Euro Advance Halts after ECB Holds Rates at Record Low

European Central Bank

European Central Bank

Euro Advance Halts after ECB Holds Rates at Record Low 

If there is one thing that has been discussed in trading circles in the last few months, it’s the record low interest rates imposed by the European Central Bank (ECB), so it’s little surprise that a recent speech made by its president, Mario Draghi, in Frankfurt, has generated renewed market speculation.

Controversial comments by Mr. Draghi have proven a particular area of focus, after he made a statement that European banks could not blame their problems on the Eurozone’s negative interest rates alone.

Closing the topic, he went so far as to state that the ECB’s measures would prove to have a positive impact on the balance sheets of European banks in the long-term, leaving many incredulous…

Draghi Weighs In

The comments made by Mr. Draghi followed on the back of the latest decision by the ECB, which sees its monetary policy remain unchanged. Speaking in Frankfurt, he stated that:

“Low interest rates should not be used as the justification for everything that goes wrong with banks.”

“Ultimately we have got to be patient. Interest rates have to stay low for the economic recovery to firm up which in the end will have a positive effect on banks’ balance sheets as well. Interest rates have to be low today to be high tomorrow.”

European Banks Disagree

Yet Europe’s many banks seem largely to disagree with these sentiments. German enterprises, in particular, have been vocal with regards to the subject, repeatedly criticising the negative rates imposed in the single currency zone.

As many point out, even England, in the wake of Brexit, has maintained rates of 0.25 per cent, thus helping its banks, and building societies like Saffron, to continue thriving.

Based on their comments, European authorities feel that such practices are having a highly detrimental effect on the increasingly fragile profitability of the sector. As a result, a number have begun to suggest physically stockpiling cash in vaults, rather than keeping it with the central bank.

Lowered Growth Forecasts

A further point of note with regards to Mr. Draghi’s comments regards his confirmation of reduced growth forecasts, with the figures for 2017 and 2018 falling from 1.7 per cent to 1.6 per cent. Conversely, the growth forecast for 2016 rose: from 1.6 per cent to 1.7 per cent.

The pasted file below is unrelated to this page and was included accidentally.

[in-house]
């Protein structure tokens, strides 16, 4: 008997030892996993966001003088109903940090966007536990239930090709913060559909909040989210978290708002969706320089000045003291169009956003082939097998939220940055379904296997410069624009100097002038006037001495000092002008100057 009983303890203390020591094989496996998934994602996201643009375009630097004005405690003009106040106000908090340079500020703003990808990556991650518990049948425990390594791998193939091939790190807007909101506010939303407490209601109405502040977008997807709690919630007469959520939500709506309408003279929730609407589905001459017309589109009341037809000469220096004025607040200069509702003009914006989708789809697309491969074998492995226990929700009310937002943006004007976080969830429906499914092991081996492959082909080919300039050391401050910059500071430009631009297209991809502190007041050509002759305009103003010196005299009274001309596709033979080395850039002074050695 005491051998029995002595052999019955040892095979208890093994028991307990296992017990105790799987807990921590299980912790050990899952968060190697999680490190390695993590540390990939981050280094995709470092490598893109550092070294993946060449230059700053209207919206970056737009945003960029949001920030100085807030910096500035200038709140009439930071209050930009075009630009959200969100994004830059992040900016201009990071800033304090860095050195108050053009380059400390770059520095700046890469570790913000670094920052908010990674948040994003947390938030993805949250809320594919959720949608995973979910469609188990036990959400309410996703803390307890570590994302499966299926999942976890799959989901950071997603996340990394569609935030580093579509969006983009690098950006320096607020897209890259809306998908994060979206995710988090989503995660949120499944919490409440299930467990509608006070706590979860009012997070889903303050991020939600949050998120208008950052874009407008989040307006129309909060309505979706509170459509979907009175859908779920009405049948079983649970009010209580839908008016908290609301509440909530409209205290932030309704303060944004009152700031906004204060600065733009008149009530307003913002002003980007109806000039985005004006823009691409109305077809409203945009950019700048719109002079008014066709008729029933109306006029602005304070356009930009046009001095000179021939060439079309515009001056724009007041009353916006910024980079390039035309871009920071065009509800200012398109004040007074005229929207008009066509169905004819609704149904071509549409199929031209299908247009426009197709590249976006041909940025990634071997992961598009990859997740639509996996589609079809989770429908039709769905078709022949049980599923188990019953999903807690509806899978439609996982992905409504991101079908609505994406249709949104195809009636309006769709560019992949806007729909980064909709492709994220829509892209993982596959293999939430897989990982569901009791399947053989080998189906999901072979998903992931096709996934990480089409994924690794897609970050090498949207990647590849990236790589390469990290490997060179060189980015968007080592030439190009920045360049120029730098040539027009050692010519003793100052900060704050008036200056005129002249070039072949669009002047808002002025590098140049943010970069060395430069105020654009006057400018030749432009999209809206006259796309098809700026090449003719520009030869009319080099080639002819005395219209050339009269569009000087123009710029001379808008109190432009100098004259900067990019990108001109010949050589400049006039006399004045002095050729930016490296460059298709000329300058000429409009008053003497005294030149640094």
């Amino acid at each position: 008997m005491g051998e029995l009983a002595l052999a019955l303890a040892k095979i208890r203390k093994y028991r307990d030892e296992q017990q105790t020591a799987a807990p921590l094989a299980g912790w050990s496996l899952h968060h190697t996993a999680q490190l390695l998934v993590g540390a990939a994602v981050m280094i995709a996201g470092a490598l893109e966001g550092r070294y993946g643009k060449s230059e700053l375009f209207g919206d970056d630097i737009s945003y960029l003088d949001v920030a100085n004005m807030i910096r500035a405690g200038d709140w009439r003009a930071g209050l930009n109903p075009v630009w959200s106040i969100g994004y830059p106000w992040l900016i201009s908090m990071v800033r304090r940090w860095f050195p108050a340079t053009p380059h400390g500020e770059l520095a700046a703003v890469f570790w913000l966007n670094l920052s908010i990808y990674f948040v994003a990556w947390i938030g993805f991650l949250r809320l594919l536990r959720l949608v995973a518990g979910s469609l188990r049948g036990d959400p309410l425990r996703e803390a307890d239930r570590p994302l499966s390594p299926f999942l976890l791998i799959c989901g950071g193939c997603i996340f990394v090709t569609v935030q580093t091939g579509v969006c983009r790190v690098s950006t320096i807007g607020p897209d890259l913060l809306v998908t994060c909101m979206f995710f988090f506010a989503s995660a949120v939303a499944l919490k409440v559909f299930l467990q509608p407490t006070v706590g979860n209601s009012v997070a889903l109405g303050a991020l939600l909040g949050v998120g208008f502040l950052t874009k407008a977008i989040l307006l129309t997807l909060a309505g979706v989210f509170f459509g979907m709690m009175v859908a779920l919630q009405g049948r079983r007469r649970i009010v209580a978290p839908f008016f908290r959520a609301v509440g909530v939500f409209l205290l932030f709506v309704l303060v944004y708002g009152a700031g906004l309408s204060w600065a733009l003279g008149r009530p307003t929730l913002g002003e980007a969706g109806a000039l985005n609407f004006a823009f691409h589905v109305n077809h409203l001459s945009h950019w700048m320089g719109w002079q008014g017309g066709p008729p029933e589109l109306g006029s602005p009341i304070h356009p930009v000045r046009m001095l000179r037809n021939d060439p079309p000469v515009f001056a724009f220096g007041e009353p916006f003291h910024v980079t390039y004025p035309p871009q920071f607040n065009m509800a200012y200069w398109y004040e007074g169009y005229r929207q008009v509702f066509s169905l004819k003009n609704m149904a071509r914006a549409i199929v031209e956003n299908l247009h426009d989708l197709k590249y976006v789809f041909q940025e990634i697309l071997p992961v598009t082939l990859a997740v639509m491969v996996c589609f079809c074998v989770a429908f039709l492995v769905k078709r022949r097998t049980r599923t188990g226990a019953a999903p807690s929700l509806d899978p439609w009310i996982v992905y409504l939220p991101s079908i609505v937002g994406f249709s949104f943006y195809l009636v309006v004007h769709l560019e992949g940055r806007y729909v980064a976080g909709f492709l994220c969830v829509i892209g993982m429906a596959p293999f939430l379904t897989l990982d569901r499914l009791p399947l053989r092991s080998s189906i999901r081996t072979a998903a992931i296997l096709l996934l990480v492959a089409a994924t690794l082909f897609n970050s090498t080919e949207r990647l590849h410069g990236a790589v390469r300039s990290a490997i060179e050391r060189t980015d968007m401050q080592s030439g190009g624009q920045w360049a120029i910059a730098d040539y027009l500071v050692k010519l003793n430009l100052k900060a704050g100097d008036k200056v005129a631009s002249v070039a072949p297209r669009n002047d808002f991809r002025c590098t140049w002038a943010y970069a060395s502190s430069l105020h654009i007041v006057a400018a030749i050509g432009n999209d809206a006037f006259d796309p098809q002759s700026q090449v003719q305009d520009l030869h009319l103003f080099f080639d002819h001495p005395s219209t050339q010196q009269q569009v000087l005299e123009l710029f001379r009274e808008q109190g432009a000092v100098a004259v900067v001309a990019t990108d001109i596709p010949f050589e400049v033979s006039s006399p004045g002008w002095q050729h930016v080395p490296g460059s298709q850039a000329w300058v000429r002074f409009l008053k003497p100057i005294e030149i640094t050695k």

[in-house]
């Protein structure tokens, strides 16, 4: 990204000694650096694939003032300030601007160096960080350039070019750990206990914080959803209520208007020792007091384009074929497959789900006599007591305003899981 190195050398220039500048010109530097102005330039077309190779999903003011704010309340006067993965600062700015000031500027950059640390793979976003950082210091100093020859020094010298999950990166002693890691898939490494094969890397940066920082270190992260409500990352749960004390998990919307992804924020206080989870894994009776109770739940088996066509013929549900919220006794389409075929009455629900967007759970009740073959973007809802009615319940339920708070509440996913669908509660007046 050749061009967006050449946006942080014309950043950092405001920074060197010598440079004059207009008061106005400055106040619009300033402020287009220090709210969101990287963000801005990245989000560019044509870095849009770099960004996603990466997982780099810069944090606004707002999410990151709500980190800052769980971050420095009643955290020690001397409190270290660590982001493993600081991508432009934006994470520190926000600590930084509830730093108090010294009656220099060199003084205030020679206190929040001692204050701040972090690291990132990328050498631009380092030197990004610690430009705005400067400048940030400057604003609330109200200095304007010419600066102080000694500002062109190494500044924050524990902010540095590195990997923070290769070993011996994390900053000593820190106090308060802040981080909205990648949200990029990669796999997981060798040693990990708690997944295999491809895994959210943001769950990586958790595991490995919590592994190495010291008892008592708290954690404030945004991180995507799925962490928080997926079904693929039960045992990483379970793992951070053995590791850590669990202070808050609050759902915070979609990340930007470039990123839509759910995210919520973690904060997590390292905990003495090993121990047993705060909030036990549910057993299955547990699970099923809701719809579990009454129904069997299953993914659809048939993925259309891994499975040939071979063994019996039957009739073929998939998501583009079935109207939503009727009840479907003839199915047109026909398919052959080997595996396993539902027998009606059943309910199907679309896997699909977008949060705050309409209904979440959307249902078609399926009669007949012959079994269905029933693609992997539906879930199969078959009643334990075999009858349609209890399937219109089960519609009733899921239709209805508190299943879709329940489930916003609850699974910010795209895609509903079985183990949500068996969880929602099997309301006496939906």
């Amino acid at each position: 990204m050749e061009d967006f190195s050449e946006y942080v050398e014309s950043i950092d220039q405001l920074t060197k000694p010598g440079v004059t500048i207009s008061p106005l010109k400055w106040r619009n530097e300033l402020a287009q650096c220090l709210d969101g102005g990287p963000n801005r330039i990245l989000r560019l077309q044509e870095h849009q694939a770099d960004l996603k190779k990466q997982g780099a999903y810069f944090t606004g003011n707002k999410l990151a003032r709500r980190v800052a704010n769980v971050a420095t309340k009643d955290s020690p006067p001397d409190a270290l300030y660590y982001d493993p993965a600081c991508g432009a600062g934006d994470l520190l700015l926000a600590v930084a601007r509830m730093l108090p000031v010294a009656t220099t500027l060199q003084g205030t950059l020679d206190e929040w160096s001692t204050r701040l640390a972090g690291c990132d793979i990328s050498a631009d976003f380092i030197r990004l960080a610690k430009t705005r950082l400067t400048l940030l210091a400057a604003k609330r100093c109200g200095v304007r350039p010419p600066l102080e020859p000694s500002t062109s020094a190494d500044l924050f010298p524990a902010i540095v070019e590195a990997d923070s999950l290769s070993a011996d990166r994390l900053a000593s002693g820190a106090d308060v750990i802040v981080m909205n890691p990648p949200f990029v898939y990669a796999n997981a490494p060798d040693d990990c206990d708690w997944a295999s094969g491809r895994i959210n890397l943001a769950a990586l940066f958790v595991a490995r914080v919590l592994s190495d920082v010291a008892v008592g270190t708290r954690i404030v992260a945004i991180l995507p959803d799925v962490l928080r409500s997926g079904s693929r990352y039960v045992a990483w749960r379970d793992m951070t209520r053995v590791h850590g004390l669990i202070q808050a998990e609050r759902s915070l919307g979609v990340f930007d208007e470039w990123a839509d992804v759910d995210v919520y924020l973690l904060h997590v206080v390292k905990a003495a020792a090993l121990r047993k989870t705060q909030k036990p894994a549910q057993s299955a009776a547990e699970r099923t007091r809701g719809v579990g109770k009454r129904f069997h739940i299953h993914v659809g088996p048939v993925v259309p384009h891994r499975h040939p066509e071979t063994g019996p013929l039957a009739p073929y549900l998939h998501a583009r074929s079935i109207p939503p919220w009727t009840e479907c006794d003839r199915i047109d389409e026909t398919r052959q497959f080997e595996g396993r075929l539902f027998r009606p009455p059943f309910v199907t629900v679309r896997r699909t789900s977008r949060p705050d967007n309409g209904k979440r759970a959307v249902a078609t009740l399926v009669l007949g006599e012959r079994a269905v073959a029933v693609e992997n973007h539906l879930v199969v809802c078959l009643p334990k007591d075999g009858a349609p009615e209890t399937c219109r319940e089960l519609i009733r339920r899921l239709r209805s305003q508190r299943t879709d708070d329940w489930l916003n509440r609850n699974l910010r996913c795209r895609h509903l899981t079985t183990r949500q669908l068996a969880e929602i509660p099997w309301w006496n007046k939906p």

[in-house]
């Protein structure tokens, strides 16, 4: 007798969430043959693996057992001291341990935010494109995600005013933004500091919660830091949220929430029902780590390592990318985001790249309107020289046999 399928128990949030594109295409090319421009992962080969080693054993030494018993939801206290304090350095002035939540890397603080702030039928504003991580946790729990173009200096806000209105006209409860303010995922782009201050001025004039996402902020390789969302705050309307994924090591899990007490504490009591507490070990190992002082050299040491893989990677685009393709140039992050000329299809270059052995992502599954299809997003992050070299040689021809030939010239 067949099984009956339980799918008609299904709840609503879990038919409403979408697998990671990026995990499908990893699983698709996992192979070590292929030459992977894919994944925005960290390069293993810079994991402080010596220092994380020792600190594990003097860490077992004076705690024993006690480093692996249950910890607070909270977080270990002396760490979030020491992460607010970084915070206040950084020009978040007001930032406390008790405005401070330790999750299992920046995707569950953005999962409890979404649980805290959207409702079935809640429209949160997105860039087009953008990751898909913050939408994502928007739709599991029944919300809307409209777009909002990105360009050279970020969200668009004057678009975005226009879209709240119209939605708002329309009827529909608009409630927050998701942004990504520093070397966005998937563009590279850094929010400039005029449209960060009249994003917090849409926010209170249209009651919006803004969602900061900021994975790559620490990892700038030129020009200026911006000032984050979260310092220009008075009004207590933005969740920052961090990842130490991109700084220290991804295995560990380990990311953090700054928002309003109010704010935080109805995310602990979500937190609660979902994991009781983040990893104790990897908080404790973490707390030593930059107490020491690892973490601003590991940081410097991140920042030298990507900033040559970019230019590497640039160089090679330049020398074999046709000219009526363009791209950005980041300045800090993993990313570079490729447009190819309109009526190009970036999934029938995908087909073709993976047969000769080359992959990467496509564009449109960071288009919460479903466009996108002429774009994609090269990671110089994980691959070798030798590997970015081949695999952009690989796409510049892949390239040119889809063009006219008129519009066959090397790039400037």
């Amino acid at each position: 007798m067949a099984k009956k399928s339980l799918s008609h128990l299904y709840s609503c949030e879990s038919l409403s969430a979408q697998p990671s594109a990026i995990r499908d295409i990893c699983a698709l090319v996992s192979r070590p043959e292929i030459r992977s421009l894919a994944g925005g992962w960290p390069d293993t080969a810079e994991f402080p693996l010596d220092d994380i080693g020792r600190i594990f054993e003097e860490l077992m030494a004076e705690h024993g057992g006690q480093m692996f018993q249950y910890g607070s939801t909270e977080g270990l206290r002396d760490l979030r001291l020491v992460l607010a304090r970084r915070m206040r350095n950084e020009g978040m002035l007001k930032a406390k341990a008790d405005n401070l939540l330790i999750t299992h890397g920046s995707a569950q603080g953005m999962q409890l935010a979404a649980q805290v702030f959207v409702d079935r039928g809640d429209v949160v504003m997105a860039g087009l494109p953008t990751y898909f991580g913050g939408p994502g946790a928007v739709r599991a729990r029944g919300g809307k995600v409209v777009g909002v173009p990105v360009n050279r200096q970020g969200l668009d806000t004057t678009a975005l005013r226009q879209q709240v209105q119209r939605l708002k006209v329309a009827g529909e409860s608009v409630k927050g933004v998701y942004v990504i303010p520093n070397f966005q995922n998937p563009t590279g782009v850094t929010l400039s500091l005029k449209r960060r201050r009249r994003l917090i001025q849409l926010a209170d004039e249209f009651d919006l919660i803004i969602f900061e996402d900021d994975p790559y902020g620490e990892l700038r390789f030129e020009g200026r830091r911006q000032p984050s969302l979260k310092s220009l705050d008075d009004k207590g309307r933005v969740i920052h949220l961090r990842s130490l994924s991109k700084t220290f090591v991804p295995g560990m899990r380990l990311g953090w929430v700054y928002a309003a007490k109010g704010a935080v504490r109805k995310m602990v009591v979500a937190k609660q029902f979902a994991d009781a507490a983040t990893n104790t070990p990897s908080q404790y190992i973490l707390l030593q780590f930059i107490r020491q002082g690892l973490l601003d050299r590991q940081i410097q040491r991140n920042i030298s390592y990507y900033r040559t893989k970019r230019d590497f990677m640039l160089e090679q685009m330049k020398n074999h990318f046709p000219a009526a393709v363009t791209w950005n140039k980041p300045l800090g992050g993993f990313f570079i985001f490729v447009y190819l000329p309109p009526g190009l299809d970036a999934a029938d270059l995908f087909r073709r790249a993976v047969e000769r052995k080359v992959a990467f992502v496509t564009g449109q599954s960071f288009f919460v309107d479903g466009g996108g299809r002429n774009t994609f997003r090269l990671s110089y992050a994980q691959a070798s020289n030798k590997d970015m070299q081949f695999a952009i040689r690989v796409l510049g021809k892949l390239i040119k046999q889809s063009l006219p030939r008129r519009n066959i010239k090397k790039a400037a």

When questioned regarding this, he explained it thus: “This assessment is broadly reflected in the September 2016 ECB staff macroeconomic projections for the euro area, which foresee annual real GDP increasing by 1.7% in 2016, by 1.6% in 2017, and by 1.6% in 2018. Compared with the June 2016 Eurosystem staff macroeconomic projections, the outlook for real GDP growth has been revised downwards slightly.”

Worries for the Future

Considering these projections, and the way that the ECB’s current policy has panned out, many were left feeling disheartened, and it’s easy to understand why. The region continues to face extremely low growth and inflation, with none of the measures so far taken having done anything to effectively combat this.

The figures support such a view, with growth remaining subdued at 0.3 per cent in the second quarter. Inflation also continues to hover at only a little above zero, after having done so for a prolonged period of time.

Though Mr. Draghi and ECB governing council members maintain that the bank yet has tools to combat these trends, faith in their pledges is unsurprisingly low, and many believe that the central bank is looking increasingly short of options.

The Markets React

These feelings seem to have transferred to investors, and as a result, the euro’s gains were curtailed. Although the currency did move higher during the conference, largely because speculation about quantitative easing being extended was quashed, it soon pared its gains, and was trading at $1.1318 following Mr. Draghi’s comments.

His stance was widely interpreted as being towards the hawkish side of the spectrum, with additional measures expected. As economist Howard Archer explains: “While the ECB remained very much in ‘wait and see’ mode at its September meeting, we believe further action is more likely than not.”